Science fiction and fantasy                                            


a Matthew Vaughn film

Stardust poster  
The Wall separates England from the magical kingdom of Stormhold, a place that nestles Tardis-like just beyond a field. When a young man, Dunstan Thorne, sneaks past the guard he finds a land of magic and witchcraft, and a young woman who claims to be a princess kept captive by a witch.

About twenty years later we find Tristan Thorne, a young man who doesn't seem to fit in at all. He can't seem to do enough to win the hand of the woman he loves, Victoria. Another suitor is due to propose to her imminently. In a desperate attempt to impress her, Tristan promises to bring her back a star that he sees falling from the sky as he is talking to her.

Meanwhile the old king of Stormhold lies on his deathbed, his four sons around him waiting for him to declare an heir and successor. But Lord Stormhold is one of those old-school monarchs who expects his sons to fight each other to the death until only one of them is left standing to claim the monarchy. His final act is to declare that the prince who can find and restore the royal ruby will take the throne. That would be the same royal ruby that flew away and knocked a star out of the sky, of course.

Also on the trail of the star is the witch Lamia (Michelle Pfeiffer), who wants to cut out the heart of a star in order to restore her youth and enjoy eternal life. Pfeiffer plays the part of the vain and evil witch with relish. Every time she uses her magic she ages further, often with comical effect.

Tristan gets off to a rocky start with Yvaine, the woman-star played by Claire Danes. But their relationship blossoms as they navigate the perils of witches, murderous princes, and crews of raucous lightning-fishers. Robert De Niro camps it up as the repressed Captain Shakespeare, in an over-the-top performance that doesn't really convince.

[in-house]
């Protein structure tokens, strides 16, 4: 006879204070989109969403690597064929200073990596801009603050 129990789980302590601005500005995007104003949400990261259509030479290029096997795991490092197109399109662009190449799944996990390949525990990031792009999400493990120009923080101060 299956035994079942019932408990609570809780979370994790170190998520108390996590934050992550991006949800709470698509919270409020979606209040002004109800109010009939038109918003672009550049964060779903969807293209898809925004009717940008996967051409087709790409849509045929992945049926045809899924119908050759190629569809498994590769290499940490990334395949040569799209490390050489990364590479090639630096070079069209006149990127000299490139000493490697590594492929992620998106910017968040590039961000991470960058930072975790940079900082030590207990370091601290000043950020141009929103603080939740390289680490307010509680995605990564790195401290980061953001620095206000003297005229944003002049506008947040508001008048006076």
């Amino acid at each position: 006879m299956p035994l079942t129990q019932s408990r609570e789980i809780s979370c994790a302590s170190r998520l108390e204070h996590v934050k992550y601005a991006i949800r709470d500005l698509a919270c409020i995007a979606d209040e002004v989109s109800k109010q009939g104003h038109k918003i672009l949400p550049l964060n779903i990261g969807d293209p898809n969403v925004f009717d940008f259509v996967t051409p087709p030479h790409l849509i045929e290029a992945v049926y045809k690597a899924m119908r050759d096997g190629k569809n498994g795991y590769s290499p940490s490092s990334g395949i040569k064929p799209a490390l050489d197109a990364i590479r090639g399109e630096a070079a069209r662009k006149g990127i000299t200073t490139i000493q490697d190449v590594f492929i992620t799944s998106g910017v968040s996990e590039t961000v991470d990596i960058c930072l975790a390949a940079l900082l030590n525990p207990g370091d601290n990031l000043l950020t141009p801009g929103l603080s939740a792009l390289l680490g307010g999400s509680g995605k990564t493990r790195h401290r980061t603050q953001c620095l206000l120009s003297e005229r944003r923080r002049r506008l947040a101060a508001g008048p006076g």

Ricky Gervais plays David Brent from The Office (again) in his role as the fast-talking merchant Ferdy the Fence. Fortunately he only has a small part.

Stardust is the kind of glossy, smartly-dressed fantasy in which unicorns don't get muddy and enslaved princesses don't wear rags. There are elements in it that resemble Grimm fairy tales, but on the whole it doesn't seem to be all that typical for an adaptation of anything by Neil Gaiman. There's less depth and darkness than you might expect. It's full of messages about accepting people as they are, about love being a reciprocal thing, and other standard Hollywood fare. This film is tame and lightweight, a sweet fairy tale through and through.

The ghost princes are a nice touch, underlining the playfulness of this movie. It's utterly feelgood in spite of all the elements of horror it contains. Horrors such as reading the future using animal entrails, a man-goat, a ninety-year-old ninja, and Robert De Niro in a pink dress. If you're looking for a family film with sword fighting, romance, magic and silliness in equal measure, Stardust is worth a look.

Film Details

Year: 2007

Categories: Films

  Kids     Fantasy

Classification: PG

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4 star rating

Review © Ros Jackson